Did crosswords, killer Sudoku and Futoshiki puzzles.

Enjoyed beautiful Peak District countryside and a pub lunch whilst out walking with colleagues.

Enjoyed it so much, that we did it again.

Finished a huge writing job, involving a most unwieldy document, then discovered Scrivener. Ah well, at least I know for next time.

Discovered that L. S. Lowry once lived around the corner from my Mum’s new place.

Met up with friends. Said we must do this more often. Meant it. (But haven’t done it yet.)

Visited the Yorkshire Moores.

Visited the Yorkshire Moors. Fylingdales looks very impressive all lit up.

Got soaking wet in a thunderstorm.

Had a holiday in Scotland.

Enjoyed the smiles on the A Level and GCSE results days.

Saw a lizard scuttling very quickly and a slow worm moving almost imperceptibly.

Took hundreds of photographs. (Am still sorting through those.)

Tried some new recipes.

Had a picnic on Flamborough Head.

Tried a new approach to language learning. Learned more German words in 2 weeks than in the previous 2 months. Woohoo!

Did a lot of work in the garden, then sat back and enjoyed the view.

Rode in a boat so I could visit a castle.

Visited a town full of bookshops. Somehow managed to come home with only one book.

Picked blackberries. Baked a crumble. Nom nom nom.


I started with the aim of making every day count. I think I managed it.

Back to work today, but no students, they appear on Monday. Hope they’ve made every day count as well.

Travel Games

1. M1ldred

Mr TLC is a bit of a classic car fan. Our car does not resemble a classic, but we like spotting more venerable vehicles as we trundle around. We used to mark sightings with a shout of “Classic car!” but at some point that changed to a hearty cry of “M1ldred!”. All old vehicles score, but actual M1ldreds are obviously worth extra points (not that we keep count).

2. Say it with Sandra

Sandra’s dulcet tones have prevented many rows in the TLC-mobile. Since we purchased our first Sandra-SatNav, irritable exchanges between driver and navigator have become a distant memory. Our current Sandra is a pretty good navigator, but she does have a few linguistic quirks, which have resulted in us engaging in a strange call and response activity every time we use her.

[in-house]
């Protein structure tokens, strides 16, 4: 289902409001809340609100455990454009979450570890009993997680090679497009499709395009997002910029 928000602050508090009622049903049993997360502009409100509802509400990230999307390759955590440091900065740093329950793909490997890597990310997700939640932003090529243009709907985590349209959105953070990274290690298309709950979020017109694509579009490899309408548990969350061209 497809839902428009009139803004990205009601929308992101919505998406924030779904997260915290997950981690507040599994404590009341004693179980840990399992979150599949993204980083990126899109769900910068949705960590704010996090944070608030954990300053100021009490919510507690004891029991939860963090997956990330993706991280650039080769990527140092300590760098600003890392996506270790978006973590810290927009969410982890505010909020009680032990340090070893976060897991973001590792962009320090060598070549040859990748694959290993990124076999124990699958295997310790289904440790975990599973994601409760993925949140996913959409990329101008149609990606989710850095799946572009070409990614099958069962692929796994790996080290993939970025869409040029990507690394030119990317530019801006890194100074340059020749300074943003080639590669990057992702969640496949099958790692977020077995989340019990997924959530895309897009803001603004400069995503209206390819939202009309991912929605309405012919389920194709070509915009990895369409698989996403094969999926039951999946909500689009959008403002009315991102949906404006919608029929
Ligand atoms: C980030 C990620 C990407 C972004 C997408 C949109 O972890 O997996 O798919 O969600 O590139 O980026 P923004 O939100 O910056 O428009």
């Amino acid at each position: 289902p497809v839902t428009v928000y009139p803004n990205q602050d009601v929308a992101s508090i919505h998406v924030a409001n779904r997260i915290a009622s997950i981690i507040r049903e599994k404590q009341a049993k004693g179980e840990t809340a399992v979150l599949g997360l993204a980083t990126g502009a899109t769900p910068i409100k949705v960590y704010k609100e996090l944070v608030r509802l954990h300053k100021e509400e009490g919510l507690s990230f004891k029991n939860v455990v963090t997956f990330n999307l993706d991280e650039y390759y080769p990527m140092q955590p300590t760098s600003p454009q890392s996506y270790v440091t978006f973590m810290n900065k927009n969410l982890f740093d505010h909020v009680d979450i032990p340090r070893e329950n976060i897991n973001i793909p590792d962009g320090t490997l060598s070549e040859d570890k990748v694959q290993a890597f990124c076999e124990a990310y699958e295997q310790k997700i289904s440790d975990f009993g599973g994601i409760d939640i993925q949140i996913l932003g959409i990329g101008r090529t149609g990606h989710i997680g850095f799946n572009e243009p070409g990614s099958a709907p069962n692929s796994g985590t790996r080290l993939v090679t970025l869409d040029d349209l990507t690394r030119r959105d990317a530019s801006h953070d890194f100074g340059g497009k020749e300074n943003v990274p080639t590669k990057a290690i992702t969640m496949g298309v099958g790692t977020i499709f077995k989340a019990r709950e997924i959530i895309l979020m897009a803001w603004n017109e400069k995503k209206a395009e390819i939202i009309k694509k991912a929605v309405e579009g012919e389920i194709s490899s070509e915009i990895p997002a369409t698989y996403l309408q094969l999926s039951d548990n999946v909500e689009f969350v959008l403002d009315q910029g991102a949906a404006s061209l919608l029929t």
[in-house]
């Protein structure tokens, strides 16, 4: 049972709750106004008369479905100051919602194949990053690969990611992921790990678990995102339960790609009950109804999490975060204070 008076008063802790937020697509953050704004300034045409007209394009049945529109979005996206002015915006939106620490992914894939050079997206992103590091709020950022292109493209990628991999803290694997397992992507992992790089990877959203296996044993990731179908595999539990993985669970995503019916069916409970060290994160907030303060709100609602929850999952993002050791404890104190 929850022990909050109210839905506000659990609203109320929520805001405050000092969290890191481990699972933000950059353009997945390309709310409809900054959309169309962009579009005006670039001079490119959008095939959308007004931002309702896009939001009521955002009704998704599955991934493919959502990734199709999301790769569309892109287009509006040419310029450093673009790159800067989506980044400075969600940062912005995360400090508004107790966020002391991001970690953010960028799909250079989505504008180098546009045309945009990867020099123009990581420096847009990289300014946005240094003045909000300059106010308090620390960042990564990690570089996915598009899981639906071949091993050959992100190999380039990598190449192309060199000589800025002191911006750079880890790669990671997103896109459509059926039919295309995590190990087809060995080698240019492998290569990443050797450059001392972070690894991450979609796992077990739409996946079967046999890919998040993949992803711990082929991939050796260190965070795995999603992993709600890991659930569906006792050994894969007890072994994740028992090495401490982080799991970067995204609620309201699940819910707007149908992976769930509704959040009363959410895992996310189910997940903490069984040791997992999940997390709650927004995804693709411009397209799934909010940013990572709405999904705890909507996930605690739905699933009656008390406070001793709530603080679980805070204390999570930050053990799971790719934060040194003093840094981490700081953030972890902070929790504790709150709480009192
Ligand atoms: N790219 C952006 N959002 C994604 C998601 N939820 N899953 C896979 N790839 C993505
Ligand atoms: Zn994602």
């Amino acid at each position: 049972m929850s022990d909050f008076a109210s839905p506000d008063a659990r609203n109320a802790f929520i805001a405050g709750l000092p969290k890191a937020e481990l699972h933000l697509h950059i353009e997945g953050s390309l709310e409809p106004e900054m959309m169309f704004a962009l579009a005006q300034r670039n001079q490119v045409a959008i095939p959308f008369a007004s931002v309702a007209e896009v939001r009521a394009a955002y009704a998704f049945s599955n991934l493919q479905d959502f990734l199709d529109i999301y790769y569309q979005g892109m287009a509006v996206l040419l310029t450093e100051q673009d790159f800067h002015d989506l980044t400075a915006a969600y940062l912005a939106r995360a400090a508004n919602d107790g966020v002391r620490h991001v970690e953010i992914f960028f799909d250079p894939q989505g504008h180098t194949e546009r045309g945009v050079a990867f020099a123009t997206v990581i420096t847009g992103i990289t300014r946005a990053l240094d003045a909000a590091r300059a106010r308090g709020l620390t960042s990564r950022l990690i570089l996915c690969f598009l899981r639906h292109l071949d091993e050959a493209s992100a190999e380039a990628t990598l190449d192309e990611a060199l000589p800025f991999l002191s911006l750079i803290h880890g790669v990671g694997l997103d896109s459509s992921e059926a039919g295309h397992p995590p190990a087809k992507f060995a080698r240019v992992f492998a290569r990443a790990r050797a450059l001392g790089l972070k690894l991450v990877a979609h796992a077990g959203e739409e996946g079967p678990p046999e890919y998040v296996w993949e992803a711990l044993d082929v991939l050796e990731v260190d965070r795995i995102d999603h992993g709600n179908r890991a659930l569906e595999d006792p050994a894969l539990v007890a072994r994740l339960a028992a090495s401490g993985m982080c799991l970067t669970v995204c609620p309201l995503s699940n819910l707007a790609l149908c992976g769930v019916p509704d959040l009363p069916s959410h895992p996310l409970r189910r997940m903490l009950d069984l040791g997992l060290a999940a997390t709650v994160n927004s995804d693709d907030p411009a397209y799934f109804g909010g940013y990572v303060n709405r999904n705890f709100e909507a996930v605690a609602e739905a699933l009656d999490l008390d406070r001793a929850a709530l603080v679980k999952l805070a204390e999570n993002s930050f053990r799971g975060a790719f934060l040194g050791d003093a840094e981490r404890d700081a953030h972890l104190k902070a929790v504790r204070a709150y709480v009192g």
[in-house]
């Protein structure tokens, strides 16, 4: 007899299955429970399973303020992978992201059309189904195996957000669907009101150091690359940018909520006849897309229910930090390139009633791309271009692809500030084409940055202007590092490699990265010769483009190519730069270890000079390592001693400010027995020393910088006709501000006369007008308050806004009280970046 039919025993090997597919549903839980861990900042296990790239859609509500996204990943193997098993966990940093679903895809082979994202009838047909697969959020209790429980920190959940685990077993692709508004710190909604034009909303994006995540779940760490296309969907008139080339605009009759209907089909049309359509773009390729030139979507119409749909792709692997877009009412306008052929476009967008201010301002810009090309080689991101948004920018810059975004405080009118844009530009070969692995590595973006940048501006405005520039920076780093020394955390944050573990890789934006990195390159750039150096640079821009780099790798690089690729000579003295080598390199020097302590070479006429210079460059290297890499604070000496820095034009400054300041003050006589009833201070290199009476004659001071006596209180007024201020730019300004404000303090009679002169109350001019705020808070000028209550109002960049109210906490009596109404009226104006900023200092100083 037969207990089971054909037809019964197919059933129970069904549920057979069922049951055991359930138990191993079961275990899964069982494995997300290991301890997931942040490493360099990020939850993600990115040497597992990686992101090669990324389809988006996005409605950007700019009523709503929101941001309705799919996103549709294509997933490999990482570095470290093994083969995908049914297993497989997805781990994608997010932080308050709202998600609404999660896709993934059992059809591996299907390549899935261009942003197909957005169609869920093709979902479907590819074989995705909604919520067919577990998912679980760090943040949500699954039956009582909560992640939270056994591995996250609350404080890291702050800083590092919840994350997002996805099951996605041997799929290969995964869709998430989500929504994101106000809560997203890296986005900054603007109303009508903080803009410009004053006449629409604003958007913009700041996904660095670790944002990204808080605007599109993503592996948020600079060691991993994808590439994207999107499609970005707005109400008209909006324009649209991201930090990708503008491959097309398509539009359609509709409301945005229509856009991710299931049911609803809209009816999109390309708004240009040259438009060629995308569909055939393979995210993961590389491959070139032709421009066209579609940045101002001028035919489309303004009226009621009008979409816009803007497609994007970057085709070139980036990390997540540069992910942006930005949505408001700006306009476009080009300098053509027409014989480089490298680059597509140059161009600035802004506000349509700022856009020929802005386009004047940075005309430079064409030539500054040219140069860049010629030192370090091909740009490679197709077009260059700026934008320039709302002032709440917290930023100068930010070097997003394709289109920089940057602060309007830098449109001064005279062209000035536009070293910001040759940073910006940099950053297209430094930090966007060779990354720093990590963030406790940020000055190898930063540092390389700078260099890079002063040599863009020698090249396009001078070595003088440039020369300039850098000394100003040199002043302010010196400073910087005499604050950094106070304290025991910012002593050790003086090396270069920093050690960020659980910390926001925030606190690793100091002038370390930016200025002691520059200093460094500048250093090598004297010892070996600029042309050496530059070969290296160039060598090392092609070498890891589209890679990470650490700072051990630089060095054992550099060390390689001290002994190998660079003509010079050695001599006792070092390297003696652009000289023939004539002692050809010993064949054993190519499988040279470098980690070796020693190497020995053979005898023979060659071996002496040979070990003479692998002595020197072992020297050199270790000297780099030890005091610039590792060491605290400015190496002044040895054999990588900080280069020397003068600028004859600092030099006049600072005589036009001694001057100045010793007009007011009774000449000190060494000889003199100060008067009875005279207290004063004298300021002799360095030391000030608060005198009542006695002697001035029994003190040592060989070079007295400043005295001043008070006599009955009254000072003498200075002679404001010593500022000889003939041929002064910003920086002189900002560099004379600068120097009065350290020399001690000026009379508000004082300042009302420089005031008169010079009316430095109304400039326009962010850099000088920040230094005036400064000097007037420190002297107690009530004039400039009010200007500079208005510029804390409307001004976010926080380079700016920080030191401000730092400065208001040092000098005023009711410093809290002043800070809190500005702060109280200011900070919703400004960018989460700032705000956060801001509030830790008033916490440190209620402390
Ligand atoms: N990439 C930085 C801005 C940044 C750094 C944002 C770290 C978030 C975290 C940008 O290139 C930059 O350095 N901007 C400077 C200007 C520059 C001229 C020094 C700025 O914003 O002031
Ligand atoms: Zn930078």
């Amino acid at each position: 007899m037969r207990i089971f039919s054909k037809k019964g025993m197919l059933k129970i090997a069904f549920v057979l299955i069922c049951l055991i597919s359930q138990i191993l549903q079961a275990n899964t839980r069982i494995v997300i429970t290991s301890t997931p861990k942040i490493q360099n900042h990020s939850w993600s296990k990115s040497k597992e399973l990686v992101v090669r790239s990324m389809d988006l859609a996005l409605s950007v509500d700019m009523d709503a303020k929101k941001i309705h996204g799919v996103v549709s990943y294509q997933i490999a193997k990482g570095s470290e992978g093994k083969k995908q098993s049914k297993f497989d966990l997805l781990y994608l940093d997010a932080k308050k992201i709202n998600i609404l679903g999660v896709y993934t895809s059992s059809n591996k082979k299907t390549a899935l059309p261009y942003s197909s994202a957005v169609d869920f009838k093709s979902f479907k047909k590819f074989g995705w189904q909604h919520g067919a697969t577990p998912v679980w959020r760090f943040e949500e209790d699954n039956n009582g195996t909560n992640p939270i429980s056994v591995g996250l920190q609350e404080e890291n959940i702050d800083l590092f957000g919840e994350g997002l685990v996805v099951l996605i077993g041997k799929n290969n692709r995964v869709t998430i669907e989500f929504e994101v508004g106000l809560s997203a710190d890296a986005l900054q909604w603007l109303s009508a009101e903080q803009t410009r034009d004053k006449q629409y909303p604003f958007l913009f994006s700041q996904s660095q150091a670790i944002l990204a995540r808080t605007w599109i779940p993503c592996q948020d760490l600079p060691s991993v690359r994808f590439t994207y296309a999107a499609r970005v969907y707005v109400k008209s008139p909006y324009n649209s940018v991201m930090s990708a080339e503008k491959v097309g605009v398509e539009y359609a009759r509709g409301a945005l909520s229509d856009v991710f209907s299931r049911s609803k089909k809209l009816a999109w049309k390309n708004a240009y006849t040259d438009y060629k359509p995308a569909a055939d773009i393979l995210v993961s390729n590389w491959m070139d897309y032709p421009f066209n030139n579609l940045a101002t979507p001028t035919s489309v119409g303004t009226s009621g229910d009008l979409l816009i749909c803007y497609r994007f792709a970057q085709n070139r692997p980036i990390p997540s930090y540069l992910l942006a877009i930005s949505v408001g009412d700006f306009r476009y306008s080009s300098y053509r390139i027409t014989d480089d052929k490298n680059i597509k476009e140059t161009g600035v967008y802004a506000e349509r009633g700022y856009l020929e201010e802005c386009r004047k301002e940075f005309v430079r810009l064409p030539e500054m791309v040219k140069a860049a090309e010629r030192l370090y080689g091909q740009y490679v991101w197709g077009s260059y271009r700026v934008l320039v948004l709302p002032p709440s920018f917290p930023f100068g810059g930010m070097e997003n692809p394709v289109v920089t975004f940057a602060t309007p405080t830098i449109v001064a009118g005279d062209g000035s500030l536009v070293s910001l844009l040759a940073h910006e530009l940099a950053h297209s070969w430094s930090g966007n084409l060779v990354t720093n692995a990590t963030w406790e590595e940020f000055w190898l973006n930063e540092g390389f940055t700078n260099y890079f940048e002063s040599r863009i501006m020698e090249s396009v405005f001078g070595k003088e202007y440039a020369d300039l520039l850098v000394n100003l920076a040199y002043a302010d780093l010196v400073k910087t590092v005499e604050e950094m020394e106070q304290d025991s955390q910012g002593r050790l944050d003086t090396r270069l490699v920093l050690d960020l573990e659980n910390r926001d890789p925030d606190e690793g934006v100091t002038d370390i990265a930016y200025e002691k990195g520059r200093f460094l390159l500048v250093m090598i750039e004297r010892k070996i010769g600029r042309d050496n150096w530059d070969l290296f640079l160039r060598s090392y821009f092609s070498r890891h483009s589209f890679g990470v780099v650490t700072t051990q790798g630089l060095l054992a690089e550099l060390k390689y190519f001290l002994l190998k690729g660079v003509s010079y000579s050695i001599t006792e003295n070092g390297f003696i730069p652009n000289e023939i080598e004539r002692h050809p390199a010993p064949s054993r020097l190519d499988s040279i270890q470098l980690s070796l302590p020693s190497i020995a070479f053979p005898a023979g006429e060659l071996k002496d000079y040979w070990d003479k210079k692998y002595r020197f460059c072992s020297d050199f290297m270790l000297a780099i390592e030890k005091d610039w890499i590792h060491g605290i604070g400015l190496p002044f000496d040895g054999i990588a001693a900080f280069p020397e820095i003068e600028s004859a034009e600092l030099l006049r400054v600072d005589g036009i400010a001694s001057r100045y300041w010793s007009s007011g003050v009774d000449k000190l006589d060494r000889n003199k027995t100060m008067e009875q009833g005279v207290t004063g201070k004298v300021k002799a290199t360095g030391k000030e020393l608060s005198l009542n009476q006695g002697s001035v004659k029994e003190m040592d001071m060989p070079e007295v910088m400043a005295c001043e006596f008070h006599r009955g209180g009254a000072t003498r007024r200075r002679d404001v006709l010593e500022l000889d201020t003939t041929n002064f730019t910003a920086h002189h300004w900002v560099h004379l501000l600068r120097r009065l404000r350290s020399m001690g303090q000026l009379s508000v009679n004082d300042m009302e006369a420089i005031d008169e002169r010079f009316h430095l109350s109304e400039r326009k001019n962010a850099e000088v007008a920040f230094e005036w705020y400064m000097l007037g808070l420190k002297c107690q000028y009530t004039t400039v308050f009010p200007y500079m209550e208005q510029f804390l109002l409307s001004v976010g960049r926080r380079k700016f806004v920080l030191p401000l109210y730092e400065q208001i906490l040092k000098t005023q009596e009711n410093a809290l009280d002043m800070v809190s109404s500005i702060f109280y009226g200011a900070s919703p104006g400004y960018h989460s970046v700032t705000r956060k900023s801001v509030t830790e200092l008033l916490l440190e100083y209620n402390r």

We generally respond to Sandra’s odd pronunciations by repeating them back to her in an enthusiastic manner, but we do make an exception for Bakewell, or as Sandra prefers to say Bake Well, which elicits a chorus of “for 40 minutes”.

Sometimes Sandra wins the game by leaving us so totally baffled that we fail to repeat what she has said. She did very well in Normandy last Autumn, making a decent attempt at saying the name of every place that we visited, until we headed back to Cherbourg. It took us a little while to equate that with the town of Sherry Boo that Sandra wanted us to head for. Sounded like a dodgy 1970s cocktail to me.

A trip to Wales resulted in something too bizarre to describe adequately. As we crossed the border, Sandra switched to saying the place names in Welsh. At least, I assume she was trying to speak Welsh. I can’t even begin to offer a phonetic representation of what she was saying. It bore no resemblance to any Welsh place names and it was certainly beyond us to repeat her efforts. Still, she got us to our destination, which is the reason we have her in the car.

3. Dickens or Disney

Some places have brilliant names. After years of seeing signposts for for the excellently named Hadfield Padfield, I was a little disappointed to find out that Hadfield and Padfield are actually two separate places. By that time we had also spotted the sign to Shirley Longford (alas, also two separate places) and invented the game of Dickens or Disney.

I always imagined Hadfield Padfield as being a Dickensian gentleman, whereas Shirley Longford is definitely a character from a cheerful Disney movie. Dry Drayton? Has to be Dickens. Cherry Hinton? Disney.


Of course, sometimes we just admire the views as we travel from place to place. Are we nearly there yet?